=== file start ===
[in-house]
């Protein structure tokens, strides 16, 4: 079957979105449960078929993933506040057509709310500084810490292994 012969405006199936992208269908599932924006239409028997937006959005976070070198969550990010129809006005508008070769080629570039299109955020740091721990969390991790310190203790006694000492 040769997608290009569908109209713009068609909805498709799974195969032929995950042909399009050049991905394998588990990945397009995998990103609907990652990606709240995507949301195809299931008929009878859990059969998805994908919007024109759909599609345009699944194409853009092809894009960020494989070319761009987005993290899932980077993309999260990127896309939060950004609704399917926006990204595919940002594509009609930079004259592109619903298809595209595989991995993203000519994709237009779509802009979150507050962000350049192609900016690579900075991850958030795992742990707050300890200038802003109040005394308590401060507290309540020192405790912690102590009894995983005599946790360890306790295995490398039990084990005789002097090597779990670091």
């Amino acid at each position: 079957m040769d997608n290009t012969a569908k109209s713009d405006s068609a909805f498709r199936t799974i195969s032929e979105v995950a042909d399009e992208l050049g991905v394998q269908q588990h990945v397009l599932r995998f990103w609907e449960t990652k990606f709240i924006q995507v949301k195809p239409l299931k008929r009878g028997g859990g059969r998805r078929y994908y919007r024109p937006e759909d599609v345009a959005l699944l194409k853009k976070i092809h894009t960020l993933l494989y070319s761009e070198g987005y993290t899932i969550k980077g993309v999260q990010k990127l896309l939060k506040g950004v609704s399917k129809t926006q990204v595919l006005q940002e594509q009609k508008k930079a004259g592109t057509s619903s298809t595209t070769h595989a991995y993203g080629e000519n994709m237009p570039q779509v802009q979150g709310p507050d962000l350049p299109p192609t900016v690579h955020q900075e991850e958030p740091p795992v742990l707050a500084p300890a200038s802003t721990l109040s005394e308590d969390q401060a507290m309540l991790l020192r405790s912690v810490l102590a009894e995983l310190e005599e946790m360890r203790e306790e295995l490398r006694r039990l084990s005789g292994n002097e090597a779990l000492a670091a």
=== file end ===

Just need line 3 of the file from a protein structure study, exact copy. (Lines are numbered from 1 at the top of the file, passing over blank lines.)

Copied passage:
């Amino acid at each position: 079957m040769d997608n290009t012969a569908k109209s713009d405006s068609a909805f498709r199936t799974i195969s032929e979105v995950a042909d399009e992208l050049g991905v394998q269908q588990h990945v397009l599932r995998f990103w609907e449960t990652k990606f709240i924006q995507v949301k195809p239409l299931k008929r009878g028997g859990g059969r998805r078929y994908y919007r024109p937006e759909d599609v345009a959005l699944l194409k853009k976070i092809h894009t960020l993933l494989y070319s761009e070198g987005y993290t899932i969550k980077g993309v999260q990010k990127l896309l939060k506040g950004v609704s399917k129809t926006q990204v595919l006005q940002e594509q009609k508008k930079a004259g592109t057509s619903s298809t595209t070769h595989a991995y993203g080629e000519n994709m237009p570039q779509v802009q979150g709310p507050d962000l350049p299109p192609t900016v690579h955020q900075e991850e958030p740091p795992v742990l707050a500084p300890a200038s802003t721990l109040s005394e308590d969390q401060a507290m309540l991790l020192r405790s912690v810490l102590a009894e995983l310190e005599e946790m360890r203790e306790e295995l490398r006694r039990l084990s005789g292994n002097e090597a779990l000492a670091a």